Gibe III Dam, Ethiopia

Descending from the central Ethiopian plateau, the Omo River meanders across the country's parched southwest before spilling into Kenya’s Lake Turkana, the world's largest desert lake. The Omo River is a lifeline for hundreds of thousands of indigenous farmers, herders and fishermen, who depend on its nourishing floods to sustain their most reliable sources of food.

But Ethiopia's Gibe III Dam and expansion of large, irrigated plantations in the Lower Omo basin threatens the food security and local economies that support more than half a million people in southwest Ethiopia and along the shores of Kenya's Lake Turkana. Construction on the dam began in 2006 with flagrant violations of Ethiopia’s own laws on environmental protection and procurement practices, and the national constitution. The project’s US$1.7 billion contract was awarded without competition to Italian construction giant Salini, raising serious questions about the project’s integrity. In February 2015, the filling of the dam's reservoir began. The same year in October, Gibe III began generating electricity.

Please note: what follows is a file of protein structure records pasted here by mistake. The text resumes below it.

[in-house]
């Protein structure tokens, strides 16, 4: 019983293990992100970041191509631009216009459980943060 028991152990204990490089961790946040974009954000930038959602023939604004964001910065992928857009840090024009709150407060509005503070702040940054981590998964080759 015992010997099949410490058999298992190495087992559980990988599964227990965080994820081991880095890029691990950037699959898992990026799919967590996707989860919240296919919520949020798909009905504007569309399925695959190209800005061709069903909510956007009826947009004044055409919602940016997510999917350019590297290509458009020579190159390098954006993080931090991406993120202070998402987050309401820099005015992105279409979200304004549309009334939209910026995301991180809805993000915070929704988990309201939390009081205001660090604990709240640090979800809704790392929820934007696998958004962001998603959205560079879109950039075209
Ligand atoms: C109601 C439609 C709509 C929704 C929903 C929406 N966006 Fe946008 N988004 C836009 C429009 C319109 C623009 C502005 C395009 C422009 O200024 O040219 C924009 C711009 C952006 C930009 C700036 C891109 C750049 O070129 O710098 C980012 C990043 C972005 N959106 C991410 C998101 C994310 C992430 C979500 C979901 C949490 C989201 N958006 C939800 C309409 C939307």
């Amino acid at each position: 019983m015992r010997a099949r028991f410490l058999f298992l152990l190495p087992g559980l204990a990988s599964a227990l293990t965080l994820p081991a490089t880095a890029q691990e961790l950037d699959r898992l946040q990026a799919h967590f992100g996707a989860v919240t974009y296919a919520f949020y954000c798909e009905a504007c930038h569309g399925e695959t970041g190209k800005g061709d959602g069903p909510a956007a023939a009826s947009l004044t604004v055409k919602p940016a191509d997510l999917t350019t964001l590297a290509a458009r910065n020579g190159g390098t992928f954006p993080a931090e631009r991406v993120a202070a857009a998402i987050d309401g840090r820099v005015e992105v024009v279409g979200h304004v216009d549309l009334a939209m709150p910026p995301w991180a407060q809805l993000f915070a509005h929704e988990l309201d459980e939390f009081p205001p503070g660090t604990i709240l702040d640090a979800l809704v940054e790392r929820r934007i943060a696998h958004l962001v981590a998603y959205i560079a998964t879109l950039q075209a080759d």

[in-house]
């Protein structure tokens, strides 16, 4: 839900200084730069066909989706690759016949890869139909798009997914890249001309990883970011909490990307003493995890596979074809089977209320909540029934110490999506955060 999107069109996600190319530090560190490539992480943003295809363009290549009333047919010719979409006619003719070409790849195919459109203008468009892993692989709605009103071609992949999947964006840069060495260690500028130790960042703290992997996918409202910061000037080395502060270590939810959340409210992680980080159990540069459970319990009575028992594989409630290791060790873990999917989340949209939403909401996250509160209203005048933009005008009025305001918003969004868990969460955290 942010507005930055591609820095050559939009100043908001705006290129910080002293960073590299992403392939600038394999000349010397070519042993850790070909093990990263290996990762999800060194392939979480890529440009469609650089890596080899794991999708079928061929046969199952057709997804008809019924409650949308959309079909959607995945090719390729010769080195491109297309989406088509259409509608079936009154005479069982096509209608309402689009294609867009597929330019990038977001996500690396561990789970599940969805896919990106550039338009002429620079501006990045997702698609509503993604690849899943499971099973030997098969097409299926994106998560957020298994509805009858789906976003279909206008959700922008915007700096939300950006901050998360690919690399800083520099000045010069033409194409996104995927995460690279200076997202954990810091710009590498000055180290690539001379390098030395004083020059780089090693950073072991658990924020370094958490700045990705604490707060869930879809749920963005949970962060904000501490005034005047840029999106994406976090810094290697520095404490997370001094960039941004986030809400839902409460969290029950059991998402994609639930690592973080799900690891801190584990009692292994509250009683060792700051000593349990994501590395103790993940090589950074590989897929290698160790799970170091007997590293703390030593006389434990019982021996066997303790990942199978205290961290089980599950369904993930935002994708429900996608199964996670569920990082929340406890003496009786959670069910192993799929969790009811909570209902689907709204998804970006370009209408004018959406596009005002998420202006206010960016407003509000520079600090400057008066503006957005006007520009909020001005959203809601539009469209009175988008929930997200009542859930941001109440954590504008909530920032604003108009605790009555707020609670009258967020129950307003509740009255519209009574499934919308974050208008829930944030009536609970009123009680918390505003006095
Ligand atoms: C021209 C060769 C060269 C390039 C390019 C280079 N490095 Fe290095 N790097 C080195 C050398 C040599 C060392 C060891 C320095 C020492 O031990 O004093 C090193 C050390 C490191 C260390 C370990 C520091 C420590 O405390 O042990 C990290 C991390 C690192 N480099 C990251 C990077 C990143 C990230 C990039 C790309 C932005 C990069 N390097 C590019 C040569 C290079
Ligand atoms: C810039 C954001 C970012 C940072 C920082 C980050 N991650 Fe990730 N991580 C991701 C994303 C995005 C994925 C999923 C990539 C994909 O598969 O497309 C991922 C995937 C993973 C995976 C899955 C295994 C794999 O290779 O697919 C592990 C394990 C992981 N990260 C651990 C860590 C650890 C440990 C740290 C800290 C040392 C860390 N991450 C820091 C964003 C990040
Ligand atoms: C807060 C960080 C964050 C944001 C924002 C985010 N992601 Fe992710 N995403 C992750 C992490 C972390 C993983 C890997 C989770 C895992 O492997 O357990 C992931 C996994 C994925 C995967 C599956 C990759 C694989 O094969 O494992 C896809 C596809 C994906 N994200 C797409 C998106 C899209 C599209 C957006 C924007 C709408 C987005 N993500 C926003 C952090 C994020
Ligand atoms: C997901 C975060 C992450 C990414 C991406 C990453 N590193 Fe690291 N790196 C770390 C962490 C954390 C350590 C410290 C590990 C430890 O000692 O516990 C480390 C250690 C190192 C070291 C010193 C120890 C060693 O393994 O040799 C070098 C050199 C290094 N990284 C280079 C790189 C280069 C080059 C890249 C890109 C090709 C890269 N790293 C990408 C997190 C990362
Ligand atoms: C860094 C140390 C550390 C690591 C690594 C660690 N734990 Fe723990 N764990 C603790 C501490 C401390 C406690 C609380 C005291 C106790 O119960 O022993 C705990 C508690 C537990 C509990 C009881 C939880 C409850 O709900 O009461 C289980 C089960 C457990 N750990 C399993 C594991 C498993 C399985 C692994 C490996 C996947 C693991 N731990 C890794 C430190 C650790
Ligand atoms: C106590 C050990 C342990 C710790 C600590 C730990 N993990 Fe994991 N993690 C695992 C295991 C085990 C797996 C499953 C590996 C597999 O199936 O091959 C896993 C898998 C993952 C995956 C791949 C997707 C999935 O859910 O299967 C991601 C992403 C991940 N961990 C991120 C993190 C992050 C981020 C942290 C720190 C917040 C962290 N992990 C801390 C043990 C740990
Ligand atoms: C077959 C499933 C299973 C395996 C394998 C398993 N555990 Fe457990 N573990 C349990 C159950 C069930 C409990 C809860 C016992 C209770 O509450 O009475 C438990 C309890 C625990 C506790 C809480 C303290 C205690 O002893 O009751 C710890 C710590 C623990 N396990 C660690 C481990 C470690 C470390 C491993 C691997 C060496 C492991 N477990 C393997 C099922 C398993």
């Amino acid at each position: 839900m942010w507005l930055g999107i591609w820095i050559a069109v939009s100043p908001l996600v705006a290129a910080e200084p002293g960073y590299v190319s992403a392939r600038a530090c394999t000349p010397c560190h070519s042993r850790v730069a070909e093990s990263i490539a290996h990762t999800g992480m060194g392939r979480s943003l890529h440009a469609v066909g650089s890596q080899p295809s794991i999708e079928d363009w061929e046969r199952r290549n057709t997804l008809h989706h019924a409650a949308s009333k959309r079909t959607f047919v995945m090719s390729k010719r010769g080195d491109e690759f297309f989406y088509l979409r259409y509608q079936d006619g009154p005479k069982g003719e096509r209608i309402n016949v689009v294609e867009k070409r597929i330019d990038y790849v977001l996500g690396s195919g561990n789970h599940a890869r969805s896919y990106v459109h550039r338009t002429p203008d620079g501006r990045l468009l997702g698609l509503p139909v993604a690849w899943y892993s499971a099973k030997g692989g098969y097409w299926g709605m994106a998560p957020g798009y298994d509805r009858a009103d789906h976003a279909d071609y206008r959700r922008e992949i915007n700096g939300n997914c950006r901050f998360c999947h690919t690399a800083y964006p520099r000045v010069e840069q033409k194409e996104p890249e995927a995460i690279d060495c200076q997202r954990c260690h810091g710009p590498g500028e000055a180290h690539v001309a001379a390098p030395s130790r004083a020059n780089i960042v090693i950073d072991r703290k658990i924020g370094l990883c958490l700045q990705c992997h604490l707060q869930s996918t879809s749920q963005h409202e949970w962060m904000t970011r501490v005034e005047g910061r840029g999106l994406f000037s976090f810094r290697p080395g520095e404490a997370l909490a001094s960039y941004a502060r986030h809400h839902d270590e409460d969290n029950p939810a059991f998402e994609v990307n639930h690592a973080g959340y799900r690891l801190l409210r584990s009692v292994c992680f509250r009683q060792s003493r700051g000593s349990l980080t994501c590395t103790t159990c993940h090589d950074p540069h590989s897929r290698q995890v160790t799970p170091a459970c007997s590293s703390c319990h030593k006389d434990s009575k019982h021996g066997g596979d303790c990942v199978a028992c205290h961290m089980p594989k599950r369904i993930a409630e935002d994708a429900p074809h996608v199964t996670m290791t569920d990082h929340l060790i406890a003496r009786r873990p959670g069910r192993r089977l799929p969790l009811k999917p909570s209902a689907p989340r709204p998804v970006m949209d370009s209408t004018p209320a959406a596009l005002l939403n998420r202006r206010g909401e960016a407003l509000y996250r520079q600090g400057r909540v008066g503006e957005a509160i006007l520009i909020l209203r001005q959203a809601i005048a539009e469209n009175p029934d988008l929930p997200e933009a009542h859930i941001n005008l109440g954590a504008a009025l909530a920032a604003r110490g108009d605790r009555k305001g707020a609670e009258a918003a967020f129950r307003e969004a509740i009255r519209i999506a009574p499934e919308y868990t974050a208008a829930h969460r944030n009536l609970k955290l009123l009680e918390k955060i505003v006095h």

Project impact assessments were published long after construction began and disregard the project’s most serious consequences. Despite the huge impacts on vulnerable people and ecosystems, NGOs and academics in Ethiopia familiar with the region and the project don’t dare speak out for fear they will be shut down by the government.

Ethiopia would like to make hydropower a major national export, but climate change and ecological degradation could cause the nation’s dams to generate far less power than hoped. The Gibe III Dam could prove to be a risky, economic gamble for one of the world’s poorest countries.

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